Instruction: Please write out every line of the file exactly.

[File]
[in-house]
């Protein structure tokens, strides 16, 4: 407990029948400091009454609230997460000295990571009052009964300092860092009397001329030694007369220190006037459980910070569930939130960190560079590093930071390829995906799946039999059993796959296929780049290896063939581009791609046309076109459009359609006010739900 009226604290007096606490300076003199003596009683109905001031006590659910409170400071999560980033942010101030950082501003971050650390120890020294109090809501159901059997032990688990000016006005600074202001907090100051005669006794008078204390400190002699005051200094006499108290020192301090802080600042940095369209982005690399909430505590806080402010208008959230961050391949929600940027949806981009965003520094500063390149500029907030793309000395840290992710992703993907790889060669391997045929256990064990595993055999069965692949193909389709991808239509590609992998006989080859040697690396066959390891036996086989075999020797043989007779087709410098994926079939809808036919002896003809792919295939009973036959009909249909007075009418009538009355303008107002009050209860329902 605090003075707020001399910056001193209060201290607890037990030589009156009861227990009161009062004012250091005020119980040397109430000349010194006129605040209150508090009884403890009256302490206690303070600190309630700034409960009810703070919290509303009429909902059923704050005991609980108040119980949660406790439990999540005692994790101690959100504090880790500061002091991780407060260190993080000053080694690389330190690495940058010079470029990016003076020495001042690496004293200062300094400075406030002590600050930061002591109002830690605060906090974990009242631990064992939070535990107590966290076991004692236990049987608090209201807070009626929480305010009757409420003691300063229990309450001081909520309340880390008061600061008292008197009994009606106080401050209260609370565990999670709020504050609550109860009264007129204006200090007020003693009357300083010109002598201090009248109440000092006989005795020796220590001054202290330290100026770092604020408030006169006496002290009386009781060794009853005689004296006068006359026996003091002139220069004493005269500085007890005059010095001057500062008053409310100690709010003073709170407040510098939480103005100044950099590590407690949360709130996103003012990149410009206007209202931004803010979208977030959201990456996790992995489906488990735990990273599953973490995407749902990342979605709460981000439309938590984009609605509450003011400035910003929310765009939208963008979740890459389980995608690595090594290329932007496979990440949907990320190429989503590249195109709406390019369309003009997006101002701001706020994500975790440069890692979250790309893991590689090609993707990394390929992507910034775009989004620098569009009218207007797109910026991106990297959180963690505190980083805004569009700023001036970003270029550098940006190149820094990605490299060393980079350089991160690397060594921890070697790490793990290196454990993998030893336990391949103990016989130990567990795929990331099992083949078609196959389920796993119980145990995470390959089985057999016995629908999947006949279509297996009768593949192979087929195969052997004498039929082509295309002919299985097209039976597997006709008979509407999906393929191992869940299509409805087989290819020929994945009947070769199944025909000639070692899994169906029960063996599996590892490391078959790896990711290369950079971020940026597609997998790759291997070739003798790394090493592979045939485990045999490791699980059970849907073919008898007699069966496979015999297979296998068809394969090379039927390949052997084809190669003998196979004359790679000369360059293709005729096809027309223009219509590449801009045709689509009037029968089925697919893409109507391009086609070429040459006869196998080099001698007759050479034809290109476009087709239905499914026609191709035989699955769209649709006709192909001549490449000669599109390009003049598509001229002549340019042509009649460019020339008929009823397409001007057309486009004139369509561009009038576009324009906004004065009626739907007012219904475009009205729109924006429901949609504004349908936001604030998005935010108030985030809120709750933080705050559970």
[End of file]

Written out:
[in-house]
């Protein structure tokens, strides 16, 4: 407990029948400091009454609230997460000295990571009052009964300092860092009397001329030694007369220190006037459980910070569930939130960190560079590093930071390829995906799946039999059993796959296929780049290896063939581009791609046309076109459009359609006010739900 009226604290007096606490300076003199003596009683109905001031006590659910409170400071999560980033942010101030950082501003971050650390120890020294109090809501159901059997032990688990000016006005600074202001907090100051005669006794008078204390400190002699005051200094006499108290020192301090802080600042940095369209982005690399909430505590806080402010208008959230961050391949929600940027949806981009965003520094500063390149500029907030793309000395840290992710992703993907790889060669391997045929256990064990595993055999069965692949193909389709991808239509590609992998006989080859040697690396066959390891036996086989075999020797043989007779087709410098994926079939809808036919002896003809792919295939009973036959009909249909007075009418009538009355303008107002009050209860329902 605090003075707020001399910056001193209060201290607890037990030589009156009861227990009161009062004012250091005020119980040397109430000349010194006129605040209150508090009884403890009256302490206690303070600190309630700034409960009810703070919290509303009429909902059923704050005991609980108040119980949660406790439990999540005692994790101690959100504090880790500061002091991780407060260190993080000053080694690389330190690495940058010079470029990016003076020495001042690496004293200062300094400075406030002590600050930061002591109002830690605060906090974990009242631990064992939070535990107590966290076991004692236990049987608090209201807070009626929480305010009757409420003691300063229990309450001081909520309340880390008061600061008292008197009994009606106080401050209260609370565990999670709020504050609550109860009264007129204006200090007020003693009357300083010109002598201090009248109440000092006989005795020796220590001054202290330290100026770092604020408030006169006496002290009386009781060794009853005689004296006068006359026996003091002139220069004493005269500085007890005059010095001057500062008053409310100690709010003073709170407040510098939480103005100044950099590590407690949360709130996103003012990149410009206007209202931004803010979208977030959201990456996790992995489906488990735990990273599953973490995407749902990342979605709460981000439309938590984009609605509450003011400035910003929310765009939208963008979740890459389980995608690595090594290329932007496979990440949907990320190429989503590249195109709406390019369309003009997006101002701001706020994500975790440069890692979250790309893991590689090609993707990394390929992507910034775009989004620098569009009218207007797109910026991106990297959180963690505190980083805004569009700023001036970003270029550098940006190149820094990605490299060393980079350089991160690397060594921890070697790490793990290196454990993998030893336990391949103990016989130990567990795929990331099992083949078609196959389920796993119980145990995470390959089985057999016995629908999947006949279509297996009768593949192979087929195969052997004498039929082509295309002919299985097209039976597997006709008979509407999906393929191992869940299509409805087989290819020929994945009947070769199944025909000639070692899994169906029960063996599996590892490391078959790896990711290369950079971020940026597609997998790759291997070739003798790394090493592979045939485990045999490791699980059970849907073919008898007699069966496979015999297979296998068809394969090379039927390949052997084809190669003998196979004359790679000369360059293709005729096809027309223009219509590449801009045709689509009037029968089925697919893409109507391009086609070429040459006869196998080099001698007759050479034809290109476009087709239905499914026609191709035989699955769209649709006709192909001549490449000669599109390009003049598509001229002549340019042509009649460019020339008929009823397409001007057309486009004139369509561009009038576009324009906004004065009626739907007012219904475009009205729109924006429901949609504004349908936001604030998005935010108030985030809120709750933080705050559970």